(Cover picture courtesy of Goodreads.)
After having been separated for twenty-two years, Vivian wants to reestablish ties with her younger sister, Christine. Instead, she is met with hostility and resistance. Christine wants one thing and one thing only—revenge. Fueled by rage and having a sadistic sense of humor, Christine will stop at nothing to go after their mysterious mother, Rose. No one better stand in Christine’s way—or else!
Julia Windom, a wealthy woman with selfish motives, concocts plot after plot to ensure her personal goal is achieved.
They all become embroiled in a battle of wits to stay one step ahead of the other. Lives are further complicated in a whirlpool of diverse events as they occur at breakneck speed. Overwhelming crises develop, strengths and weaknesses are tested, truths overcome lies, and shocking secrets are revealed that could push some to the brink of insanity.
[Full disclosure: I requested and received a free ebook through Masquerade Tours’ Reader Round-Up in exchange for an honest review.]
Only one word can really adequately describe Blood Blossom: predictable.
The plot was so ridiculously predictable, especially in the beginning. Spoiler alert, Julia Windom is Vivian and Christine’s long-lost mother who abandoned them twenty two years ago! I had already guessed that by the blurb but even after you get past the beginning the plot is so predictable that it’s actually boring. It shouldn’t be boring because the premise of the book is actually quite interesting. However, that does not help the fact that Daryl Hajek always seems to go for plot ‘twists’ that you’ll find in pretty much every thriller novel. So if you’ve ever read a thriller novel or even watched a movie in the genre you’re pretty much guaranteed to guess the ending.
While the characters were not absolutely terrible, they were severely under-developed. Vivian could have been interesting because she’s a widow living alone coping with the loss of her husband and the fact that her mother was an absolutely terrible human being. The problem is that she doesn’t seem to own a personality; all she does is react to events in ways that are the most convenient to the plot. Christine absolutely should have been an interesting character if not a likeable one but she was just as boring as her drab sister. She goes from the Queen’s English to cutesy four-year-old in just a couple of sentences of dialogue and acts like a total jerk only to make up with Vivian, who stupidly continues to forgive this high-strung, clearly unstable stranger just because she’s her sister. And Rose herself? Well, she’s just a cartoonish villain with no real motivations other than a vague ‘get everything I want’. Even though we get to see many scenes from her point of view, we never actually feel like we get to know her at all.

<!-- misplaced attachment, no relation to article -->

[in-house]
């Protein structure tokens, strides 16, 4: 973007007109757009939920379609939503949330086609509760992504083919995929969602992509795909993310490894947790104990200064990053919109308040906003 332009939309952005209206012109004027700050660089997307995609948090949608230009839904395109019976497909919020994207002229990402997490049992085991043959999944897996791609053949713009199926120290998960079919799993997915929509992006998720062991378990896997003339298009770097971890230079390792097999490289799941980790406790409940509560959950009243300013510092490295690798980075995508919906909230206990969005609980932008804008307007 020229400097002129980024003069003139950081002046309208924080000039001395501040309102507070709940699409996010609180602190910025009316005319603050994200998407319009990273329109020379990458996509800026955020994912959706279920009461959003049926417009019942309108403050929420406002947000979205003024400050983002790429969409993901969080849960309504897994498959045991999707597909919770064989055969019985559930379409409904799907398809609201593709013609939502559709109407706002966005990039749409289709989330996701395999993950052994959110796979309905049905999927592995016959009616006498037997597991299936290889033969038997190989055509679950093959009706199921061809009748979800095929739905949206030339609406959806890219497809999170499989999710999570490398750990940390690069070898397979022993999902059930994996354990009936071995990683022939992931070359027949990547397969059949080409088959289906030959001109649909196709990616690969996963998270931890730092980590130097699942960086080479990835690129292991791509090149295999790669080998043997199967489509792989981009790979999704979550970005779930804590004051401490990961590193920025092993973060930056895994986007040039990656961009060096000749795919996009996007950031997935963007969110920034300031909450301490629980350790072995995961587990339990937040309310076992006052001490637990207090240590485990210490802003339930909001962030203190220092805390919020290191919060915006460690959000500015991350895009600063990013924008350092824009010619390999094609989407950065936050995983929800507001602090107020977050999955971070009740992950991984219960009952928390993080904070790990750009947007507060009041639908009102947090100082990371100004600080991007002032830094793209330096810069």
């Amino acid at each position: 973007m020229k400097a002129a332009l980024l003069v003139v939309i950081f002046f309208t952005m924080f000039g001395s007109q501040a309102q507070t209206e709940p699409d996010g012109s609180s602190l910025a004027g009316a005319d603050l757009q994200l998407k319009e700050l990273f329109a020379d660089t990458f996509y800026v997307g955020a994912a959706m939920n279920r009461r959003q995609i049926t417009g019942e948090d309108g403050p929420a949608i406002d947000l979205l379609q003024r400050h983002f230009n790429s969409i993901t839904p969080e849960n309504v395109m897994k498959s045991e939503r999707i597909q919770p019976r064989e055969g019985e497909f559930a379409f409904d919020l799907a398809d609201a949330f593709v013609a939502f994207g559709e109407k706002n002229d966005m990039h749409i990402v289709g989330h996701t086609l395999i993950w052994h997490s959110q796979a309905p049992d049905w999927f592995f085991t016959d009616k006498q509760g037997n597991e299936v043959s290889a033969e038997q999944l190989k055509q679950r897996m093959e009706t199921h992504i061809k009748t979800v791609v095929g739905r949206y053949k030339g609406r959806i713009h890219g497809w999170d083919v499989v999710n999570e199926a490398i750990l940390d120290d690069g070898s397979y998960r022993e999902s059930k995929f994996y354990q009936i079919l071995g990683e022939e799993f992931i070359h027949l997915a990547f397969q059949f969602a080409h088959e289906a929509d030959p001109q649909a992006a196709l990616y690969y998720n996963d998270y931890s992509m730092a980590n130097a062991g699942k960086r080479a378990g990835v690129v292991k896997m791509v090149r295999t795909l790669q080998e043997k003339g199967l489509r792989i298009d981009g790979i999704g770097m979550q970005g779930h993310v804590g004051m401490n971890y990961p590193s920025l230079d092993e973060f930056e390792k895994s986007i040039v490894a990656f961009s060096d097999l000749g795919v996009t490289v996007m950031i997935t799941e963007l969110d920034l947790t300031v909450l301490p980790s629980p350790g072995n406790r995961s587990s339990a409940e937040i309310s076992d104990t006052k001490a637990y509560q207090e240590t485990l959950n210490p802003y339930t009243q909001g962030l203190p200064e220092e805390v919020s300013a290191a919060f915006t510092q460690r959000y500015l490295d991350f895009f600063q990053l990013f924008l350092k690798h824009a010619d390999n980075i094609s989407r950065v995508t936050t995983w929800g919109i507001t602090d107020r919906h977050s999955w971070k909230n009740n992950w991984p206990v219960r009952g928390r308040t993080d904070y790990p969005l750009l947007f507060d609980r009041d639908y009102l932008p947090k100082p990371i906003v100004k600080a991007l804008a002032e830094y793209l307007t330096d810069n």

The most painful aspect of Blood Blossom was the dialogue. As I mentioned, some characters like Christine go from proper upper-class English to cutesy four-year-old in just a few sentences or pages. But all of the characters have hugely unrealistic dialogue that exists solely to forward the plot. That in itself would not be a bad thing if it wasn’t done in such an obvious way, stiff way in great big long speeches: “I admit that I am selfish and I will say that I had been robbed of the finer things in life, thanks to you-know-who. I refer to you-know-who the way I do because I absolutely refuse to utter that ol’ dame’s name.” I could understand if one character spoke that way as part of their characterization but every character does the same thing. They will say something and state their reasons for saying it which is completely unrealistic.
Essentially, while the concept for Blood Blossom showed a lot of promise it certainly failed on its delivery. It was incredibly predictable even though I don’t read many novels from that genre and the characters were under-developed. Not only that, the dialogue was stiff to the point of being unreadable and the points of view were all so similar that I had to check the names several times to make sure I was thinking about the right characters. Like I said, although it certainly showed potential I can’t in all honesty recommend it to anyone.
I give this book 1/5 stars.